Drone filming offers: ‘different kind of perspective’

A recent video showing the city skyline above Morgan Hall was filmed by a drone.

A recent video posted on Temple’s Facebook page showed what it looks like to rise up the side of Morgan Hall, featuring a wide view of the city skyline.

The 20-second clip was filmed by a drone quadcopter and was featured by Philadelphia Magazine in mid-December and has been viewed more than 14,000 times—but the aerial footage of Temple is not the first to be shown publicly. Those who tuned into last year’s Philadelphia Eagles preseason games in August may have caught glimpses of similar footage in a 30-second Temple commercial titled “What Makes a Temple Owl.”

When that ad aired, it was the first time Matt Satell saw his footage featured on national television.

“It was a pretty funny moment to see it there live pretty unexpectedly—it was a lot of fun,” said Satell, a drone pilot and founder of Philly by Air, a local provider of aerial photography and videography using drones.

Satell spent about five hours filming around Main Campus in July 2015, gathering footage of Temple football players doing sprints on the practice field and sweeping shots of the Bell Tower.

Gina Benigno, a Temple alumna and video producer for Temple’s Department of Strategic Marketing & Communications, said the video reflects the university’s recent accomplishments.

“So many great things have been happening at Temple, from rankings to the bowl game that we went to, that it seemed like a really good time to post that on Facebook,” Benigno said.

A self-described “tech junkie,” Satell first tried the fairly new technology for the fun of it, but once he was in the air, he realized its potential. He started the Philly by Air website in 2014.

Now, Satell, other pilots and his “fleet” of three drones have offered their eye-in-the-sky services for establishments like Temple, small businesses and even Fortune 500 companies. A drone flyover can help get a wide view of a large construction project.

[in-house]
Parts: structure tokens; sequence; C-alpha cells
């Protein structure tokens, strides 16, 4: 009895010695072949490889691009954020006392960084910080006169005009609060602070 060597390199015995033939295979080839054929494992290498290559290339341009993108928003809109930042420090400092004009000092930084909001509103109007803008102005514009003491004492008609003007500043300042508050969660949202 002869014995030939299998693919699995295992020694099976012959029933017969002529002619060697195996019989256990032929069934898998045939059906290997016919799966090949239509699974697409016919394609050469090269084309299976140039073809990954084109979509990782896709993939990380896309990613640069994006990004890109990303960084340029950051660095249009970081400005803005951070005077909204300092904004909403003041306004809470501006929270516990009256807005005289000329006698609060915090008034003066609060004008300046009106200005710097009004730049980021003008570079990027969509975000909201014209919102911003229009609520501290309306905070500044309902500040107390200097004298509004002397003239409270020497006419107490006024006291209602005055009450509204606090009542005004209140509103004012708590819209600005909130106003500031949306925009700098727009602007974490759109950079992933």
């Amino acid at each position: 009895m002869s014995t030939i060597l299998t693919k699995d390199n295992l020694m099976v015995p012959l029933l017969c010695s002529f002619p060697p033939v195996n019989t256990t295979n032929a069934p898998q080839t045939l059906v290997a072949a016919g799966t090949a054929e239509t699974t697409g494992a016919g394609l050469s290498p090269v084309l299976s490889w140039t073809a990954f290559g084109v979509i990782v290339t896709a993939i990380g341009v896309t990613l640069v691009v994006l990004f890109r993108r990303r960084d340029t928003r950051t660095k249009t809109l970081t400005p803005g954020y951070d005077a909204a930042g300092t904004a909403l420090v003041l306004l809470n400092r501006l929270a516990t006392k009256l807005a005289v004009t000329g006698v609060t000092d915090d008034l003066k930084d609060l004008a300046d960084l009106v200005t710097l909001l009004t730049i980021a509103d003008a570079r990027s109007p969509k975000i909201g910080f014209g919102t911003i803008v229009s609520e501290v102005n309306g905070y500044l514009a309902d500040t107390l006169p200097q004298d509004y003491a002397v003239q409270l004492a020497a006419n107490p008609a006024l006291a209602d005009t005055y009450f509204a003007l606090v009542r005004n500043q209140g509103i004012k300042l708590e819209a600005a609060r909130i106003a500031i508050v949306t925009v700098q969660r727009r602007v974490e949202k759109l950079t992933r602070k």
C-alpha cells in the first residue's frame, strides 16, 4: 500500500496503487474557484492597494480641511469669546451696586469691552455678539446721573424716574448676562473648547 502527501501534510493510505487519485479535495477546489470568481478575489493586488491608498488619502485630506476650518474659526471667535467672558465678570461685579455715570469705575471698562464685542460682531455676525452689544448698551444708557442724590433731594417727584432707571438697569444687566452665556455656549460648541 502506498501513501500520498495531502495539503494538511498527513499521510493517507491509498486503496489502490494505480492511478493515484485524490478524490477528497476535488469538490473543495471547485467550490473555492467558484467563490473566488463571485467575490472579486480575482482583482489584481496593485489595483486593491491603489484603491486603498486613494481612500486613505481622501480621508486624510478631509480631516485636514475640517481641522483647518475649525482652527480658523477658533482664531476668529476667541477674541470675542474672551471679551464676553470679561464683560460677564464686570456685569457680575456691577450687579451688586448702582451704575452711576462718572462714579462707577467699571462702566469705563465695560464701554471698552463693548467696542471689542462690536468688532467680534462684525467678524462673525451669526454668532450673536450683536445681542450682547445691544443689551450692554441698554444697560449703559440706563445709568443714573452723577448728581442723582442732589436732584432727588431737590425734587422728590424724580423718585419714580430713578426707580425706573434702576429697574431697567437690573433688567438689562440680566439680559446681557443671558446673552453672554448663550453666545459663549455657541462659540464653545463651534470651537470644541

“With an aerial view, it really gives them a whole different kind of perspective and a view they would never be able to have,” Satell said. “It gives them such a unique vantage point that they’re able to better see exactly what’s going on with their project.”

Satell faces heavy regulation on his commercial drone use by the Federal Aviation Administration. Drone pilots making a profit are required to have an official pilot’s license, and Satell needs a million-dollar liability insurance policy for his jobs and projects.

Rules a drone pilot must follow include only being allowed to fly up to 400 feet, only being allowed to fly when it’s daylight out and needing to maintain a direct line of sight with the drone.

Rocco Avallone, part of the local Out Of Town Films collective, is a freelance photographer and videographer who has been filming and posting personal drone projects since as early as October 2014. With his first aerial video on YouTube exploring the Divine Lorraine Hotel, he has since taken his DJI Phantom 2 quadcopter around the country and across the world.

“It seemed like a cool tool to capture video in a new way that has never been possible for the average person,” Avallone said. “I found it a pretty inspiring, new art form.”

As drones become more popular, Satell can see the potential of drones beyond entertainment. Drones could be flown in mountains to aid in search-and-rescue missions or used by firefighters to determine how hot a building is using an infrared camera.

For the many new ways Temple students have seen their campus, Satell believes he has been able to give a new appreciation for the school as a whole.

“It gives people the ability to understand the scope of the campus,” he said. “When you’re on the ground, you can only see one or a couple of buildings at a time. … I think it absolutely opens people’s eyes.”

Albert Hong can be reached at albert.hong@temple.edu

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